1. ^ a b "Autonomic dysreflexia". Medline. NIH. Retrieved 19 March 2019.
  2. ^ a b c d e Daroff RB, Jankovic J, Mazziotta JC, Pomeroy SL, Bradley WG (2016). Bradley's neurology in clinical practice (Seventh ed.). London. ISBN 978-0-323-28783-8. OCLC 932031625.
  3. ^ Solinsky, Ryan; Kirshblum, Steven C.; Burns, Stephen P. (2018). "Exploring Detailed Characteristics of Autonomic Dysreflexia". The Journal of Spinal Cord Medicine. 41 (5): 549–555. doi:10.1080/10790268.2017.1360434. PMC 6127514. PMID 28784041.
  4. ^ a b c Consortium for Spinal Cord Medicine (2002). "Acute management of autonomic dysreflexia: individuals with spinal cord injury presenting to health-care facilities". The Journal of Spinal Cord Medicine. 25 Suppl 1: S67–88. PMID 12051242.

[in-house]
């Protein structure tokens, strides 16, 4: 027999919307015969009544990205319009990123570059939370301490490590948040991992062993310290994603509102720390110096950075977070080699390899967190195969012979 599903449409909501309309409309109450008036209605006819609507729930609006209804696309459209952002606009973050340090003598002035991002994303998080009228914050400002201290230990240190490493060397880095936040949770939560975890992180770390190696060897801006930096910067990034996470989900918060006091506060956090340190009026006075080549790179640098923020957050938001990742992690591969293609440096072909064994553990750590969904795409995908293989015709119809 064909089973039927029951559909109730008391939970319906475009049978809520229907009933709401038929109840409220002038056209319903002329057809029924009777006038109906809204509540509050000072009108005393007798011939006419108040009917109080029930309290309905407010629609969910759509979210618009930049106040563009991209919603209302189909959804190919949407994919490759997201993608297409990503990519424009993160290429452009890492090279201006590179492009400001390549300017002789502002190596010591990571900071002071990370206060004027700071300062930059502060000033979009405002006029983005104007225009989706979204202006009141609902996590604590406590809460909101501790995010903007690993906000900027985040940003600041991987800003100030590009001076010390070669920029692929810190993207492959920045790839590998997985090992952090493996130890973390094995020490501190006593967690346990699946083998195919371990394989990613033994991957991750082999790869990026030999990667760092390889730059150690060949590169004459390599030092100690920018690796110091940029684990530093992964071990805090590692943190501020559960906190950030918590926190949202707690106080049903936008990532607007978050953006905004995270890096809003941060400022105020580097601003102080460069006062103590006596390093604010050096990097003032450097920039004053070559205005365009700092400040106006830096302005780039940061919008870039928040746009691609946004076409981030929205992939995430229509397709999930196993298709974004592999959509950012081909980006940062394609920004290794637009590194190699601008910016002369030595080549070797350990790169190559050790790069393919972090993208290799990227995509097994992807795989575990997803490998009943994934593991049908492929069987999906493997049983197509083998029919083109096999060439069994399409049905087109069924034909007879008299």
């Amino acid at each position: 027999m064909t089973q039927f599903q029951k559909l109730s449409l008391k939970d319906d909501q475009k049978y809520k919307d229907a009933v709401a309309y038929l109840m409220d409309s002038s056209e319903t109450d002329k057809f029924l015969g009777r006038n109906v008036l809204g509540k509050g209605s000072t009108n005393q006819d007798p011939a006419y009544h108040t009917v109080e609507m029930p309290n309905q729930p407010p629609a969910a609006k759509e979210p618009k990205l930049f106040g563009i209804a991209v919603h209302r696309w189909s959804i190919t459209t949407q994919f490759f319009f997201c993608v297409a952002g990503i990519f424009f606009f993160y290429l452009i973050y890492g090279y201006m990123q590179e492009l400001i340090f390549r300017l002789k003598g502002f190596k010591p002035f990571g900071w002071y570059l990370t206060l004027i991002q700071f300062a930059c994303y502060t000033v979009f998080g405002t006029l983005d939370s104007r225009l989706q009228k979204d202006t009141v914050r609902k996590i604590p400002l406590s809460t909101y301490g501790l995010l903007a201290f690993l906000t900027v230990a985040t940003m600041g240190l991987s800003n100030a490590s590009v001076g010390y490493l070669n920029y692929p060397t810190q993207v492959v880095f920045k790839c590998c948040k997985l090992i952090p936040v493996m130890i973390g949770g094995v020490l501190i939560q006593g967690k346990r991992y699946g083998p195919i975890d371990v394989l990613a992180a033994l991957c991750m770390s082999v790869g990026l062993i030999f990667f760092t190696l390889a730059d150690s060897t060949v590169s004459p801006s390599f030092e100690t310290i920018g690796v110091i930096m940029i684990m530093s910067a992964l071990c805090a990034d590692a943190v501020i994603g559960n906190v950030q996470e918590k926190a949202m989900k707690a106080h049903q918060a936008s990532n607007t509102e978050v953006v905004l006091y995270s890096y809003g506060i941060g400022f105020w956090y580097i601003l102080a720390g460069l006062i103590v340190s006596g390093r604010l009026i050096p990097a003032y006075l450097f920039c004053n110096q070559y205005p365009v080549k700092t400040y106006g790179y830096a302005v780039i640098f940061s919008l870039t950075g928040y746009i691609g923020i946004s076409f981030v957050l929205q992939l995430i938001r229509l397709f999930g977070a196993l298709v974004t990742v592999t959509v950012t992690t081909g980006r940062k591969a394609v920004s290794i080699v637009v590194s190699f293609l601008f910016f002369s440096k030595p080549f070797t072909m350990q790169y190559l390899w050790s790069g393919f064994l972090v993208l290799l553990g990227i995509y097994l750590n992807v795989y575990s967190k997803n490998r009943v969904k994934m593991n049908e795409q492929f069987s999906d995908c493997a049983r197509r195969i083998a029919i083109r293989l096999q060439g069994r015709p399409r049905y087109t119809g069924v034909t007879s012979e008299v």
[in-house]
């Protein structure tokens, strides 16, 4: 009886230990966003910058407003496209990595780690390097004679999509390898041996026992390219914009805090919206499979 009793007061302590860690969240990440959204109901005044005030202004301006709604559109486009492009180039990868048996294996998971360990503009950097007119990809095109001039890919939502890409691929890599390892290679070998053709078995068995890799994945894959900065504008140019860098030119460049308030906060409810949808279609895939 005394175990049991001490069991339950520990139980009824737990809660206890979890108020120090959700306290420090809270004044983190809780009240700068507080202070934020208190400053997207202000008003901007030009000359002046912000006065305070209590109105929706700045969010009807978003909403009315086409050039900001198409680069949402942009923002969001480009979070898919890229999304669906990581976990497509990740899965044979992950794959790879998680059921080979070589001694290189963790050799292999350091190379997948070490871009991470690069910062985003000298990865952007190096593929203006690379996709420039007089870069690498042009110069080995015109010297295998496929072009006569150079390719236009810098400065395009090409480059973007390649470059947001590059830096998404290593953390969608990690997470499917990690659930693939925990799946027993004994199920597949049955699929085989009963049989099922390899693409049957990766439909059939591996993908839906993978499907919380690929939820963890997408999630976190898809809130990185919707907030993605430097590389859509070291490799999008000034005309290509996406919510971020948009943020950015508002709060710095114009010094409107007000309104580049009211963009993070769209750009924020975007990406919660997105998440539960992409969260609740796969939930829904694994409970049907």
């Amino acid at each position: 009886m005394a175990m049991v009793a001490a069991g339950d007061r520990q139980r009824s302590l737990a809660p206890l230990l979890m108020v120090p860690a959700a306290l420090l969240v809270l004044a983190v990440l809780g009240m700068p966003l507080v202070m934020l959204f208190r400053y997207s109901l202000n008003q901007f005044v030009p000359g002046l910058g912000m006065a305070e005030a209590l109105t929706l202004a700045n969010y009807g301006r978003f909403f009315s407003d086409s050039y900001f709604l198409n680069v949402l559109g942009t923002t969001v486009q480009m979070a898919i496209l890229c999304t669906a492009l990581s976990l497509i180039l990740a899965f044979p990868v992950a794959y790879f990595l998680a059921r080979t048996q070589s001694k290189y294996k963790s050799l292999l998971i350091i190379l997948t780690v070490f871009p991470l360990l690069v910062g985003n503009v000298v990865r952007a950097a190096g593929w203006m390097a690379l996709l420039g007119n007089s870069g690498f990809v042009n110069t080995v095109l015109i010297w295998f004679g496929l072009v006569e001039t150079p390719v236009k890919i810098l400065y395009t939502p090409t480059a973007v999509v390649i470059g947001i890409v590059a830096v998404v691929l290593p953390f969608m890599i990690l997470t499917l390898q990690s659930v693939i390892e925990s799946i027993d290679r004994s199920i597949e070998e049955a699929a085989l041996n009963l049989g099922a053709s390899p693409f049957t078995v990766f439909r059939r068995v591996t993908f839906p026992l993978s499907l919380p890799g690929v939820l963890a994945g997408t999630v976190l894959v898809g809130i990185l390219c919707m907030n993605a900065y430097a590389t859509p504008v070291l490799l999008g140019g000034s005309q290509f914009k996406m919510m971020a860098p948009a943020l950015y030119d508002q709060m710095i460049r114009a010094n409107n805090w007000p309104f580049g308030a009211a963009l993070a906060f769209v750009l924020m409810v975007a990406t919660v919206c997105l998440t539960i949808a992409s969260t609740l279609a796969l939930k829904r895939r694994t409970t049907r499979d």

5. ^ a b c Vallès M, Benito J, Portell E, Vidal J (December 2005). "Cerebral hemorrhage due to autonomic dysreflexia in a spinal cord injury patient". Spinal Cord. 43 (12): 738–40. doi:10.1038/ PMID 16010281.
  6. ^ Krassioukov A, Warburton DE, Teasell R, Eng JJ (April 2009). "A systematic review of the management of autonomic dysreflexia after spinal cord injury". Archives of Physical Medicine and Rehabilitation. 90 (4): 682–95. doi:10.1016/j.apmr.2008.10.017. PMC 3108991. PMID 19345787.
  7. ^ a b c d e f g h Eldahan KC, Rabchevsky AG (January 2018). "Autonomic dysreflexia after spinal cord injury: Systemic pathophysiology and methods of management". Autonomic Neuroscience. 209: 59–70. doi:10.1016/j.autneu.2017.05.002. PMC 5677594. PMID 28506502.
  8. ^ a b c d e Youmans and Winn neurological surgery. Winn, H. Richard (Seventh ed.). Philadelphia, PA. 30 November 2016. ISBN 9780323287821. OCLC 963181140.{{cite book}}: CS1 maint: others (link)